This was a good example of work expanding to fill the time allotted. If this had been a three-day game, Essex would have had to get on with it if they were to have time to win.
One of the main benefits, we were told, that will accrue from four-day matches was that middle-order batsmen would learn to play big innings. This would leave them better able to make telling contributions when it came to Test cricket.
None of this happened at Southend. Nasser Hussain plodded on for 281 minutes and 246 balls for the first 99 of his career before playing Phil Tufnell on to his own stumps. Ronnie Irani reached 70 in 227 minutes from 212 balls before edging Angus Fraser to first slip. Stephen Peters occupied the crease for 84 balls while making 26, Barry Hyam took 94 balls for his 47 and, at the end, Ashley Cowan was 52 not out from 94 balls.
The point is that they all established themselves and yet no one was able to go on in amiable conditions. How much more enjoyable it would have been if this had been a three-day affair, not least because Southend's week would then have had two three-day matches and a Sunday game which would have meant two more days' cricket for an excellent crowd.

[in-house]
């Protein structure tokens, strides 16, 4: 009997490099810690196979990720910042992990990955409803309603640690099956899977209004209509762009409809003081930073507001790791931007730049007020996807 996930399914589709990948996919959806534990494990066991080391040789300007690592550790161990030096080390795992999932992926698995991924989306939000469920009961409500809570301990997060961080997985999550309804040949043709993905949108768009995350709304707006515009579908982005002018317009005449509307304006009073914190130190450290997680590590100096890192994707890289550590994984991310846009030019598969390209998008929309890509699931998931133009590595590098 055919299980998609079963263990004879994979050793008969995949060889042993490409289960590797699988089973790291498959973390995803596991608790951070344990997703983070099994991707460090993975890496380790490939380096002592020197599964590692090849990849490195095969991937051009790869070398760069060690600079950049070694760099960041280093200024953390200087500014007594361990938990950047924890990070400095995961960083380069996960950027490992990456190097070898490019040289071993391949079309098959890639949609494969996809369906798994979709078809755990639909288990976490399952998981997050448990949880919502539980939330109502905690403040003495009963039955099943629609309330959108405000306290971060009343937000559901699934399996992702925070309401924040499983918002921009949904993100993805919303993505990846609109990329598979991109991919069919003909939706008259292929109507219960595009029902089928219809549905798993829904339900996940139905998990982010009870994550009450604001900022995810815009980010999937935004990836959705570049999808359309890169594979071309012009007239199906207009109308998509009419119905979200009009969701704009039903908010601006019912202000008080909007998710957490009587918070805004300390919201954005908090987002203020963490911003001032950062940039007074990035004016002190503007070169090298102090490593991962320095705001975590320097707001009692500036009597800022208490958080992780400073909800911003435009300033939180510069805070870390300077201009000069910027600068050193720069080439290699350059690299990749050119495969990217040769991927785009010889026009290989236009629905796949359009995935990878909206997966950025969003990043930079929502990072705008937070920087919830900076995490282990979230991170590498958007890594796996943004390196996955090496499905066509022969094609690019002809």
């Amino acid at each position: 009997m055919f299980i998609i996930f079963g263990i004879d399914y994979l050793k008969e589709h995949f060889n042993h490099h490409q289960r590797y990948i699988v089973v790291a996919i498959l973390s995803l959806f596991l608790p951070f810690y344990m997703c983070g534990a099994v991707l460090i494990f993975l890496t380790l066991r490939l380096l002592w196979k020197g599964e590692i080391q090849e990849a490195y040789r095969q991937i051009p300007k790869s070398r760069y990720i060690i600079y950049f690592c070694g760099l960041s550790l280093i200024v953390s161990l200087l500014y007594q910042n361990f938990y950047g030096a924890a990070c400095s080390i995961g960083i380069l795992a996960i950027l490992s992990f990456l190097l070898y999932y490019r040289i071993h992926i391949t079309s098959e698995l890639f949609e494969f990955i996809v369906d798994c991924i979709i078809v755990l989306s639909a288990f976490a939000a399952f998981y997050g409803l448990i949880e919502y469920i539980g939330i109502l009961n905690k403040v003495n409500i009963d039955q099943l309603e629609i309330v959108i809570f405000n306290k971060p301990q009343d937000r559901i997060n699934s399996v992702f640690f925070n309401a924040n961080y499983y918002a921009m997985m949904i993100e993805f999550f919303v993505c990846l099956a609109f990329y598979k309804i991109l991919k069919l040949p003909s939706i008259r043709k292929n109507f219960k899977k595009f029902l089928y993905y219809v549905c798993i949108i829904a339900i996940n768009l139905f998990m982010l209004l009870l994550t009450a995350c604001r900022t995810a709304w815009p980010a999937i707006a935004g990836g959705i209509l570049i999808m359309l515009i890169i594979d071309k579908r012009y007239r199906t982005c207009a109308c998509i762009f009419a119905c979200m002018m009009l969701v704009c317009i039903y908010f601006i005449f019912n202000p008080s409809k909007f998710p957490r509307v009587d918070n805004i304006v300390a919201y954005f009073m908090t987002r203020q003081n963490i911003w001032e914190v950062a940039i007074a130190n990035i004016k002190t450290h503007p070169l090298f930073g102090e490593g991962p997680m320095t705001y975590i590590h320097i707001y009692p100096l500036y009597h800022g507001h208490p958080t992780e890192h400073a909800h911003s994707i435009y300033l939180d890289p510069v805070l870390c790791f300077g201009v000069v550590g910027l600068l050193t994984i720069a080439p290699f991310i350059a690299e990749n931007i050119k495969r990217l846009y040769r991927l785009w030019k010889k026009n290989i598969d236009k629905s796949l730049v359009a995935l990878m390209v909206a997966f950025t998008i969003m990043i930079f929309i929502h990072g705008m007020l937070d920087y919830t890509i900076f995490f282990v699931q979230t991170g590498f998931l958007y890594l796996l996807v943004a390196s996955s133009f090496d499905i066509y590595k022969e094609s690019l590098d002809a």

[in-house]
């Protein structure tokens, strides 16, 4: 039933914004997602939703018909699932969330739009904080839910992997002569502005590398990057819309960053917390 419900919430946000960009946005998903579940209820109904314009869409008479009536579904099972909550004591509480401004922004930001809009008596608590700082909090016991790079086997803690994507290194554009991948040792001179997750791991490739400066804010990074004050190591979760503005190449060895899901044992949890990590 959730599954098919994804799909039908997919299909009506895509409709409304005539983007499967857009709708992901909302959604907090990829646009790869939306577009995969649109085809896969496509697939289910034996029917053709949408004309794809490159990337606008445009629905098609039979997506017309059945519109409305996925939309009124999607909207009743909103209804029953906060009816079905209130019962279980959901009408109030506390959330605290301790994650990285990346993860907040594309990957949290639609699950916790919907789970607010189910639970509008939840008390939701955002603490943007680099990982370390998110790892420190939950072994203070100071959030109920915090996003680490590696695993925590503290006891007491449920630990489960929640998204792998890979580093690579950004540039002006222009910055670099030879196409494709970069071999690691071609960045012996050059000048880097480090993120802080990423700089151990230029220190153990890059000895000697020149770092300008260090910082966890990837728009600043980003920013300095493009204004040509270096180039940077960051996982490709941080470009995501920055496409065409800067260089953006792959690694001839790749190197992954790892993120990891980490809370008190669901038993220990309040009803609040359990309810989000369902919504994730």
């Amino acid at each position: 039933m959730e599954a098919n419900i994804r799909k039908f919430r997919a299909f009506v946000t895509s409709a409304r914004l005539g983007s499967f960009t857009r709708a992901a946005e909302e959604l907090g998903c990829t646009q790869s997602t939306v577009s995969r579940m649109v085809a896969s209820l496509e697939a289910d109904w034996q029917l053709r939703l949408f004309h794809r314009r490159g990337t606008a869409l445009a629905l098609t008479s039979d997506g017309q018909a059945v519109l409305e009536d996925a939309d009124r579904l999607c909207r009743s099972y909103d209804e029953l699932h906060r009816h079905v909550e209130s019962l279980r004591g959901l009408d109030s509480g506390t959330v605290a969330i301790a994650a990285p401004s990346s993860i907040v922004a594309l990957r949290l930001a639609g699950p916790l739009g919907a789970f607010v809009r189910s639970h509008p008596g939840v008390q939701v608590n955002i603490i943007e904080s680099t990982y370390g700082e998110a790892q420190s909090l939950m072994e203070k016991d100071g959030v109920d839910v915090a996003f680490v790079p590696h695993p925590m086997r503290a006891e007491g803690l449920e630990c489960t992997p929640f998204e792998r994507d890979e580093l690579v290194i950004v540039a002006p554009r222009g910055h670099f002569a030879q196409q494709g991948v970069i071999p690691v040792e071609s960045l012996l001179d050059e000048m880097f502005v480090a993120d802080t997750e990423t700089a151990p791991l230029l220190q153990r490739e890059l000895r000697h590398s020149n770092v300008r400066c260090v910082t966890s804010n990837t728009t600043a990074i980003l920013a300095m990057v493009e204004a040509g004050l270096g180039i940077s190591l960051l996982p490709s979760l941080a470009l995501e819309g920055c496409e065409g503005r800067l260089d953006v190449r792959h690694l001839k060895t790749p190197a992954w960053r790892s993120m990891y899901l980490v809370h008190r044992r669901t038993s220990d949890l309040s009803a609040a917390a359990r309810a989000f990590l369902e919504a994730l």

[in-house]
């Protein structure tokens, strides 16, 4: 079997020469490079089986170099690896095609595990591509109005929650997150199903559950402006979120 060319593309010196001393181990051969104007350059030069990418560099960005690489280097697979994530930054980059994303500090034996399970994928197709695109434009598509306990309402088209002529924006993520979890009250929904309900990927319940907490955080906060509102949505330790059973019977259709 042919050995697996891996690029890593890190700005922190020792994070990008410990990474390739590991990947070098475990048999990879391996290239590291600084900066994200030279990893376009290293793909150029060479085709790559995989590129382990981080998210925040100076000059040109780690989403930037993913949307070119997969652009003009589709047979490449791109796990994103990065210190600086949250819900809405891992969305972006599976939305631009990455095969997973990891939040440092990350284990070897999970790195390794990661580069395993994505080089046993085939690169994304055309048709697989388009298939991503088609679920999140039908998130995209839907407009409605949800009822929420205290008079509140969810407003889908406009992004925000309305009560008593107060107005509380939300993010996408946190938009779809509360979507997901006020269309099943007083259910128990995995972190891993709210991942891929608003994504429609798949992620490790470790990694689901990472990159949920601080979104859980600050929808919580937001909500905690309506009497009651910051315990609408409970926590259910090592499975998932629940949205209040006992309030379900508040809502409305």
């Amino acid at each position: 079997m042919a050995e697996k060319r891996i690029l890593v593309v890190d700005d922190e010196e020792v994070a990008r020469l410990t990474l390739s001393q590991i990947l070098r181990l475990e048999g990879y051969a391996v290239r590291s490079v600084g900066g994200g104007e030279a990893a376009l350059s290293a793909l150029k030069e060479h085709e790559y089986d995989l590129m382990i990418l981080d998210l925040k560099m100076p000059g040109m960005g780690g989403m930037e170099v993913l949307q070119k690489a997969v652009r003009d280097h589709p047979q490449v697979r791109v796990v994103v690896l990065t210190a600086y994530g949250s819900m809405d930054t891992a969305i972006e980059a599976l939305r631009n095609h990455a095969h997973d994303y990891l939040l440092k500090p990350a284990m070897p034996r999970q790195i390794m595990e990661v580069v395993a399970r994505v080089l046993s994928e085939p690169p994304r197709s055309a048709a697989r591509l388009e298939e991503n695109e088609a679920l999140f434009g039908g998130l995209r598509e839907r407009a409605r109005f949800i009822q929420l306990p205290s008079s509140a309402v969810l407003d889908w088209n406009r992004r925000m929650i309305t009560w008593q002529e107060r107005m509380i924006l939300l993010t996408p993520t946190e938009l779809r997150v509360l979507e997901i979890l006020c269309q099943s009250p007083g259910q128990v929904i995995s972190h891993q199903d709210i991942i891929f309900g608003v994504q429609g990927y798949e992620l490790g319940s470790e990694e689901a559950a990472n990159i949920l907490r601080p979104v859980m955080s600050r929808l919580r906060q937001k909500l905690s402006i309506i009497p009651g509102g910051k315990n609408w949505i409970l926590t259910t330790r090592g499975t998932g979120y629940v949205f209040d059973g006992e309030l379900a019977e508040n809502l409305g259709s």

Middlesex then had time for 14 overs. This time Ben Hutton did not survive the new ball and, to his great annoyance, was caught at second slip playing a loose drive at Irani. The day was then seen out by the two left-handers, Andrew Strauss and Justin Langer.